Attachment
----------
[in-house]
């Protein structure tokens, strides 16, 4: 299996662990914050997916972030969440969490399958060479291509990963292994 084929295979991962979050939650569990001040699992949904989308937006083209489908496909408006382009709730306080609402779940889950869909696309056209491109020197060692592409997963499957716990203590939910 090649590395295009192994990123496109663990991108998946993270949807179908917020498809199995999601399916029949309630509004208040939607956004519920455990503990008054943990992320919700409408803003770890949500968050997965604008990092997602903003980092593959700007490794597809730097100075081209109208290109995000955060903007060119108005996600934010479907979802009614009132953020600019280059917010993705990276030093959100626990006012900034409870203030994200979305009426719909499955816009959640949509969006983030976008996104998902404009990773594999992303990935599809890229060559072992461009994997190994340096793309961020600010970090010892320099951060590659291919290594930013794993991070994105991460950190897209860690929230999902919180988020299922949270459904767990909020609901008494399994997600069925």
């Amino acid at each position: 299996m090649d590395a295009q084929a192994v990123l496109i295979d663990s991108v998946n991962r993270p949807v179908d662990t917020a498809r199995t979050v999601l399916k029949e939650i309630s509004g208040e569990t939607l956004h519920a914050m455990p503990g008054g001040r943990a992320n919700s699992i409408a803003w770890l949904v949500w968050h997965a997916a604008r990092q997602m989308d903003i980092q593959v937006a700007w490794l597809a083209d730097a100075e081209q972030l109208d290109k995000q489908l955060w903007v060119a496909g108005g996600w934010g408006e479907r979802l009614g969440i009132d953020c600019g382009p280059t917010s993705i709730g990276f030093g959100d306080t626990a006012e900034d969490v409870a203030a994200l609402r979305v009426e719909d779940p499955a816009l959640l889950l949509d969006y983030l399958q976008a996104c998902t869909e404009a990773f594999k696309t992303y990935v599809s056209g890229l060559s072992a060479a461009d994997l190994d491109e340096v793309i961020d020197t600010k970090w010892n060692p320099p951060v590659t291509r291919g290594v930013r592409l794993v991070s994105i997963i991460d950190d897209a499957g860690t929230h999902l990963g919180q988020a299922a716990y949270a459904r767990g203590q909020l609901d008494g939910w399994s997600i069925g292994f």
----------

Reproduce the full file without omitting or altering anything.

[in-house]
């Protein structure tokens, strides 16, 4: 299996662990914050997916972030969440969490399958060479291509990963292994 084929295979991962979050939650569990001040699992949904989308937006083209489908496909408006382009709730306080609402779940889950869909696309056209491109020197060692592409997963499957716990203590939910 090649590395295009192994990123496109663990991108998946993270949807179908917020498809199995999601399916029949309630509004208040939607956004519920455990503990008054943990992320919700409408803003770890949500968050997965604008990092997602903003980092593959700007490794597809730097100075081209109208290109995000955060903007060119108005996600934010479907979802009614009132953020600019280059917010993705990276030093959100626990006012900034409870203030994200979305009426719909499955816009959640949509969006983030976008996104998902404009990773594999992303990935599809890229060559072992461009994997190994340096793309961020600010970090010892320099951060590659291919290594930013794993991070994105991460950190897209860690929230999902919180988020299922949270459904767990909020609901008494399994997600069925």
């Amino acid at each position: 299996m090649d590395a295009q084929a192994v990123l496109i295979d663990s991108v998946n991962r993270p949807v179908d662990t917020a498809r199995t979050v999601l399916k029949e939650i309630s509004g208040e569990t939607l956004h519920a914050m455990p503990g008054g001040r943990a992320n919700s699992i409408a803003w770890l949904v949500w968050h997965a997916a604008r990092q997602m989308d903003i980092q593959v937006a700007w490794l597809a083209d730097a100075e081209q972030l109208d290109k995000q489908l955060w903007v060119a496909g108005g996600w934010g408006e479907r979802l009614g969440i009132d953020c600019g382009p280059t917010s993705i709730g990276f030093g959100d306080t626990a006012e900034d969490v409870a203030a994200l609402r979305v009426e719909d779940p499955a816009l959640l889950l949509d969006y983030l399958q976008a996104c998902t869909e404009a990773f594999k696309t992303y990935v599809s056209g890229l060559s072992a060479a461009d994997l190994d491109e340096v793309i961020d020197t600010k970090w010892n060692p320099p951060v590659t291509r291919g290594v930013r592409l794993v991070s994105i997963i991460d950190d897209a499957g860690t929230h999902l990963g919180q988020a299922a716990y949270a459904r767990g203590q909020l609901d008494g939910w399994s997600i069925g292994f």